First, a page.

7. Thereafter, Amazon filed an execution petition before the Delhi High Court seeking to enforce the EA Order. The Single Judge passed an order in favour of Amazon to enforce the award and also sanctioned FRL, FCPL and its promoters for disobedience of the EA award.
8. FRL filed an appeal against the order passed in execution proceedings and while the Division Bench stayed the order, eventually the Supreme Court finally laid down the law recognising emergency arbitration and that an emergency arbitrator’s order is an order under Section 17 of The Arbitration and Conciliation Act, 1996 (the Act). The Supreme Court also held that no appeal can be filed under Section 37 against an enforcement order passed under Section 17(2) of the Act.
9. Consequently, FRL and FCPL challenged the Single Judge’s order enforcing the EA Order before the Supreme Court.
10. The EA Order was thereafter confirmed by the arbitral tribunal, a requirement under the SIAC rules. FRL and FCPL challenged the arbitral tribunal’s order before the Delhi High Court under Section 37 of the Act and sought a stay on the orders which was refused by the High Court. FRL and FCPL thereafter filed SLPs before the Supreme Court against the orders refusing the stay.
11. Independent of the Arbitration process, at the time of seeking approval of the above-mentioned shareholders and subscription agreements under the Competition Act, a requirement in law for such combinations, Amazon represented before the CCI that the FRL SHA was independently negotiated between FCPL and FRL and that it was investing in FCPL. It was on that basis that the CCI accorded its preliminary approval back in 2019. But to the arbitral tribunal and courts, Amazon held out that the three agreements were a single integrated transaction and negotiated together and that Amazon was actually investing in FRL. It was in this context that CCI initiated proceedings to determine whether Amazon obtained its approval by disclosing all material facts or whether it was based on false statements and misrepresentations.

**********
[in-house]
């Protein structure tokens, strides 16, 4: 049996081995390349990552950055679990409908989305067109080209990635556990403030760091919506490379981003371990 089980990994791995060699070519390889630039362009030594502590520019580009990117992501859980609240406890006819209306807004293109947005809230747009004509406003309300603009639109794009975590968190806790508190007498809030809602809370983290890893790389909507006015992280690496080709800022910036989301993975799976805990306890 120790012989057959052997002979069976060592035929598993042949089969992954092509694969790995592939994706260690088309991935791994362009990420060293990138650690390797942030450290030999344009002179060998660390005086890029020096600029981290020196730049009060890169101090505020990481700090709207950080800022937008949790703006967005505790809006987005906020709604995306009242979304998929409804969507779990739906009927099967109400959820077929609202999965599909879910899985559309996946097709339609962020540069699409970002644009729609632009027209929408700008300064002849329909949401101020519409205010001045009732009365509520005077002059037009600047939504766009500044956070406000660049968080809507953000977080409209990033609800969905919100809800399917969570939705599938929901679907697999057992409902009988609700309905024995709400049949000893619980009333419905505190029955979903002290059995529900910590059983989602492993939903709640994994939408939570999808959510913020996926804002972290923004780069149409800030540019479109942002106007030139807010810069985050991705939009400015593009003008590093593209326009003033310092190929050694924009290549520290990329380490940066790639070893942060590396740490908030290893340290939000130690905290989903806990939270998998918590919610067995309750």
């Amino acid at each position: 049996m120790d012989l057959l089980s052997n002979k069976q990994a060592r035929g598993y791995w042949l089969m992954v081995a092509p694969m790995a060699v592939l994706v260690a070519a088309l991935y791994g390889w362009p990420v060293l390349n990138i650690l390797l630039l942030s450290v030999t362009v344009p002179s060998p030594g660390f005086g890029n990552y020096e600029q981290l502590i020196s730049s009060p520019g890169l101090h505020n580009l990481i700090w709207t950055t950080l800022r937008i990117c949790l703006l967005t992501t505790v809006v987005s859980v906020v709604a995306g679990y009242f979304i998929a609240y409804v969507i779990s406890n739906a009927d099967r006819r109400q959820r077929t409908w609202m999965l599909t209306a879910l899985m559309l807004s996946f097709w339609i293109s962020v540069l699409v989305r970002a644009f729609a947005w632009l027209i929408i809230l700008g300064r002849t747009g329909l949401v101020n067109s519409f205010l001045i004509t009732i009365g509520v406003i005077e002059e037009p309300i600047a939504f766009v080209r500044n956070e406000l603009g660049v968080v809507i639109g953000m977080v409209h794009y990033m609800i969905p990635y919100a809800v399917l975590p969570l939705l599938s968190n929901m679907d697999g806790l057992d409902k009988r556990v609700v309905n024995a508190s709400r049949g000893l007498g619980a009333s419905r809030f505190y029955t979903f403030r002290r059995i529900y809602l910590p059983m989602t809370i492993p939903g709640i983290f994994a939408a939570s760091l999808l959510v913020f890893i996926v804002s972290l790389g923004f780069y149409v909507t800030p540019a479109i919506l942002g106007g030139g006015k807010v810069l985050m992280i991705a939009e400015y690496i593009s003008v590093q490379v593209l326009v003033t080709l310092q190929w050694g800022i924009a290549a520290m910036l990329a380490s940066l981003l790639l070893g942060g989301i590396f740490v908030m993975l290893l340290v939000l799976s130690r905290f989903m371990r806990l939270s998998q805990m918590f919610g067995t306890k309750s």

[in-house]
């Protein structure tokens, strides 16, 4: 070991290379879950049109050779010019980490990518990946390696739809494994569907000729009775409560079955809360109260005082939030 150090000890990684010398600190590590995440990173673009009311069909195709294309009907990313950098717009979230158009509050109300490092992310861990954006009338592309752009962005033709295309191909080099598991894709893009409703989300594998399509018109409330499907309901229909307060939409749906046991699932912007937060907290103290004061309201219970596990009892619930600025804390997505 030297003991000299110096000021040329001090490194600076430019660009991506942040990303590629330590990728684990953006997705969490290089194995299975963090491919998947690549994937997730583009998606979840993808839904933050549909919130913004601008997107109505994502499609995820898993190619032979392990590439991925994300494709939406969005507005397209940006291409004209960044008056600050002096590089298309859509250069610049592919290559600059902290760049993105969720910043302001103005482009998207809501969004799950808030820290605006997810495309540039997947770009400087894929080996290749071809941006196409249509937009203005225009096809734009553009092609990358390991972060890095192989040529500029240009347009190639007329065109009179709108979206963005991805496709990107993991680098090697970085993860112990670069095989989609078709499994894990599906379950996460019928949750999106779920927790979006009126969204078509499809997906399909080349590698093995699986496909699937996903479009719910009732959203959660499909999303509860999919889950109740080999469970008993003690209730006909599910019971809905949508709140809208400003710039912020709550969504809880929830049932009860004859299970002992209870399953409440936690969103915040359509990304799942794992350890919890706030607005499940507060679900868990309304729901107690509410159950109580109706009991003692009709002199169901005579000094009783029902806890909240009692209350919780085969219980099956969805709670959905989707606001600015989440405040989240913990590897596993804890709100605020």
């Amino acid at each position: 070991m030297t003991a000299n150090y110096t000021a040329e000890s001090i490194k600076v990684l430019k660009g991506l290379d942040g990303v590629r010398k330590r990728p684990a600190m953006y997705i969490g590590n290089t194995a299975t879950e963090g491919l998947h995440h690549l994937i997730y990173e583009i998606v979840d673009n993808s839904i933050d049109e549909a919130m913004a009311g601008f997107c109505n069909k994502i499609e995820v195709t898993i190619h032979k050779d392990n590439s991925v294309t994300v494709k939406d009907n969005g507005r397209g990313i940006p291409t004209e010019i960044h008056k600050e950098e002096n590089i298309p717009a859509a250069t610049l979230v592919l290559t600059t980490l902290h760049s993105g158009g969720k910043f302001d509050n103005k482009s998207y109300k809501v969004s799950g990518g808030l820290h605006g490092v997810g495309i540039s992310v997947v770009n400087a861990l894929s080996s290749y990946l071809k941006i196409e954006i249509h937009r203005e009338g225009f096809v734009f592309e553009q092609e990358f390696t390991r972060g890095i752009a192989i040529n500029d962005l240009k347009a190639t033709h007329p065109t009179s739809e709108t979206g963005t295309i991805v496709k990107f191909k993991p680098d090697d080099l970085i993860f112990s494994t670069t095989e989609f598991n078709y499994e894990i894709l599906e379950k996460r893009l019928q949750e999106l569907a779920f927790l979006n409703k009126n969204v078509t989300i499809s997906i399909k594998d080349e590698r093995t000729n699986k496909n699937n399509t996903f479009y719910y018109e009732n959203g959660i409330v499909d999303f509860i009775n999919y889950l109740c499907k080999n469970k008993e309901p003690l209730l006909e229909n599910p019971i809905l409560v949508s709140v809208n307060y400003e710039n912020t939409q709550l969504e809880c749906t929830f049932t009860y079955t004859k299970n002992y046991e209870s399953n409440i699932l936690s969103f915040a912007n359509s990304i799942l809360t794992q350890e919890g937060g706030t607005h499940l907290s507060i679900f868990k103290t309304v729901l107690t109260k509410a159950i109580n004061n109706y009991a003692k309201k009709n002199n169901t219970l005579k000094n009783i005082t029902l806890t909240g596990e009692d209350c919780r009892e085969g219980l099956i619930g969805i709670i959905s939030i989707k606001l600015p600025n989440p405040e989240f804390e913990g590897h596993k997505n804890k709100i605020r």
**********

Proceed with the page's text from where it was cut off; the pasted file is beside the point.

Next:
12. On 17.12.2021, the CCI passed an order (CCI Order) holding held that Amazon had by deliberate design, suppressed the true intent and purpose of its transaction with FCPL and FRL. That it has made false statements as to the nature of its investment and did not notify the FRL SHA. On this basis, CCI put in abeyance its previous approval, something which is very rare, and asked Amazon to file a fresh notification. It also imposed on Amazon a hefty penalty of Rs. 202 crores. An appeal against the CCI Order has been subsequently filed and was admitted by the National Company Law Appellate Tribunal (NCLAT). However, the Appellate Tribunal granted no stay against the CCI Order thereby making it enforceable.
13. In view of the CCI Order, FCPL and FRL filed application under Section 32(2)(c) of the Act before the arbitral tribunal seeking a termination of the arbitration proceedings on the ground that the three agreements can no longer be acted upon and no relief can be granted thereupon. The arbitral tribunal deferred the hearing on the termination application till after the recording of the expert witness evidence.
14. In these circumstances, FCPL and FRL filed a Writ Petition before the Delhi High Court against the refusal of the arbitral tribunal to first hear the termination applications.
15. The Single Judge refused to exercise his discretion in granting any reliefs and it was that order which was carried in appeal which led to the order of Stay as passed by the Division Bench.